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on November 12, 2015 at 7:38 AM, updated November 12, 2015 at 8:51 AM
During 2014-15, only 81 new teachers earned an Oregon teaching license in those specialties. The Salem-Keizer district alone needed to hire 79 more bilingual teachers this year.
Dónde encontraran a todos los maestros?
Western Oregon University, that's where. In partnership with three large school districts, Western has created a special program to encourage high school graduates who read and speak both Spanish and English to become bilingual teachers.
Already, 45 young Oregonians from Salem, Hillsboro and Monmouth are on that path as freshmen at Western, with plans to graduate in 2019 as fully credentialed bilingual teachers. As part of the program, they are guaranteed a job interview in their home school district.
"These students are critical to meet the high demand that exists today and will continue to grow," Perry said.
Western's program offers entering freshmen who are proficient in Spanish and English scholarships and extra pre-professional support to encourage them to pursue a teaching career. They get mentoring, guaranteed summer jobs as classroom tutors and extra academic support if they want it.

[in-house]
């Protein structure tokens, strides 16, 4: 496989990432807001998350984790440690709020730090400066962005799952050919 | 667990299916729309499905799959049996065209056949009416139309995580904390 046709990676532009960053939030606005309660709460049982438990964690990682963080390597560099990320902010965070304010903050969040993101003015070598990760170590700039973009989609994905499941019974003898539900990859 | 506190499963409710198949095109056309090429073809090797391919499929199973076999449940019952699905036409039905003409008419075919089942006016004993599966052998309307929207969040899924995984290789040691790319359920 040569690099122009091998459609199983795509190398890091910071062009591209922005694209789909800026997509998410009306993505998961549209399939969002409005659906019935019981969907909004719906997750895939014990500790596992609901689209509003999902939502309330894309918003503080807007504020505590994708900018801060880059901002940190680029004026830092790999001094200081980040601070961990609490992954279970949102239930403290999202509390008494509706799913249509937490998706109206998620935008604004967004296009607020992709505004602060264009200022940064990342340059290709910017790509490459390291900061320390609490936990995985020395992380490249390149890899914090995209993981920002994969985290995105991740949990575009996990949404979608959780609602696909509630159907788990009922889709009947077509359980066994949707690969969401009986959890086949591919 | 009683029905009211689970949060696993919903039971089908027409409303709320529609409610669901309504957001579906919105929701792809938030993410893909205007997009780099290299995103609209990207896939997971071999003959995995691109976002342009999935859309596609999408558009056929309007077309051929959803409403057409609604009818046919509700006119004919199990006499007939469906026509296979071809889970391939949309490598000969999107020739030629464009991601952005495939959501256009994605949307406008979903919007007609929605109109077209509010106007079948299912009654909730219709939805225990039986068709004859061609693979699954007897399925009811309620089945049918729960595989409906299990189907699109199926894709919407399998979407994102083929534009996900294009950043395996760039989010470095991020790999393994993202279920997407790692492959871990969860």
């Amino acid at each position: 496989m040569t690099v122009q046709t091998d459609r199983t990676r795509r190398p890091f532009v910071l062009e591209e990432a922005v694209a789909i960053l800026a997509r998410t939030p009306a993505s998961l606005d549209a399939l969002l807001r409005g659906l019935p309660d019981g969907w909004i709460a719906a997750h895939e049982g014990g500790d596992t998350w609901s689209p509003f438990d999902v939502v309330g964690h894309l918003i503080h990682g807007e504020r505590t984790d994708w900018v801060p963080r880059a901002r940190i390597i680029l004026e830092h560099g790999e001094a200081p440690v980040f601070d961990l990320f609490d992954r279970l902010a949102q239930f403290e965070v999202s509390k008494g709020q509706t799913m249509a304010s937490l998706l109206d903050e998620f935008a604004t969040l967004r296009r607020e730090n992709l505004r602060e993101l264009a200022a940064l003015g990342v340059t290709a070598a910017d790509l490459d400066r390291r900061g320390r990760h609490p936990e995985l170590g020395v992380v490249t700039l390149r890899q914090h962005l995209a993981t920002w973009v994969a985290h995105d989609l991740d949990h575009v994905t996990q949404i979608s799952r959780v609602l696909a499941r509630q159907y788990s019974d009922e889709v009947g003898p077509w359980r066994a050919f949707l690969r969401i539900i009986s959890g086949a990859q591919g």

The vast majority of the first group of students are from Spanish-speaking families and learned academic English and academic Spanish at school, said Western's dean of education, Mark Girod. Many of them are also first-generation college students, he said.
A few are native English speakers who learned Spanish very well during high school and will continue to develop Spanish expertise while in college, Girod said.
So far, the program is only offered to graduates from the three sponsoring school districts. Western's associate provost, David McDonald, said other school districts with the same need for bilingual teachers want to join in. Western would first need to raise more money to pay for the scholarships, he said.
-- Betsy Hammond